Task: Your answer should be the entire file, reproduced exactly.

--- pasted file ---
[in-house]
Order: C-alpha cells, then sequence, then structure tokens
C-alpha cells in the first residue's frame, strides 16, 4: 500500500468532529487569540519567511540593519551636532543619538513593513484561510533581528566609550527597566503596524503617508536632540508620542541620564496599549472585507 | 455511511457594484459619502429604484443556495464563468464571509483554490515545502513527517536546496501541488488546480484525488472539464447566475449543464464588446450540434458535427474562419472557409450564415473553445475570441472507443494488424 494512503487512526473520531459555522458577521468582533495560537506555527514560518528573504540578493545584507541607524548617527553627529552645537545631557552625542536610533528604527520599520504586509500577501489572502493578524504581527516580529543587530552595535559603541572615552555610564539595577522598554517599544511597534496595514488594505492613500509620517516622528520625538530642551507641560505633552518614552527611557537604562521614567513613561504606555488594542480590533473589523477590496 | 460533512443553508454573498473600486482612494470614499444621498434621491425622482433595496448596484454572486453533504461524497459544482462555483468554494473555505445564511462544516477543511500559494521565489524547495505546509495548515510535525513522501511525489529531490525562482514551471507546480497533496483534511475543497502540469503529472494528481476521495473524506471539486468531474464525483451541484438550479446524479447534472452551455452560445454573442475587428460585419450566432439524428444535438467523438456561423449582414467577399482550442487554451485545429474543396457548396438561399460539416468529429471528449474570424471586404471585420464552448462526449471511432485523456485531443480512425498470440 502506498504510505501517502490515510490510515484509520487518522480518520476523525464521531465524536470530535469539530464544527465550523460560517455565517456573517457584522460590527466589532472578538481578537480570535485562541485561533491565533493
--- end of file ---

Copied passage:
[in-house]
Order: C-alpha cells, then sequence, then structure tokens
C-alpha cells in the first residue's frame, strides 16, 4: 500500500468532529487569540519567511540593519551636532543619538513593513484561510533581528566609550527597566503596524503617508536632540508620542541620564496599549472585507 | 455511511457594484459619502429604484443556495464563468464571509483554490515545502513527517536546496501541488488546480484525488472539464447566475449543464464588446450540434458535427474562419472557409450564415473553445475570441472507443494488424 494512503487512526473520531459555522458577521468582533495560537506555527514560518528573504540578493545584507541607524548617527553627529552645537545631557552625542536610533528604527520599520504586509500577501489572502493578524504581527516580529543587530552595535559603541572615552555610564539595577522598554517599544511597534496595514488594505492613500509620517516622528520625538530642551507641560505633552518614552527611557537604562521614567513613561504606555488594542480590533473589523477590496 | 460533512443553508454573498473600486482612494470614499444621498434621491425622482433595496448596484454572486453533504461524497459544482462555483468554494473555505445564511462544516477543511500559494521565489524547495505546509495548515510535525513522501511525489529531490525562482514551471507546480497533496483534511475543497502540469503529472494528481476521495473524506471539486468531474464525483451541484438550479446524479447534472452551455452560445454573442475587428460585419450566432439524428444535438467523438456561423449582414467577399482550442487554451485545429474543396457548396438561399460539416468529429471528449474570424471586404471585420464552448462526449471511432485523456485531443480512425498470440 502506498504510505501517502490515510490510515484509520487518522480518520476523525464521531465524536470530535469539530464544527465550523460560517455565517456573517457584522460590527466589532472578538481578537480570535485562541485561533491565533493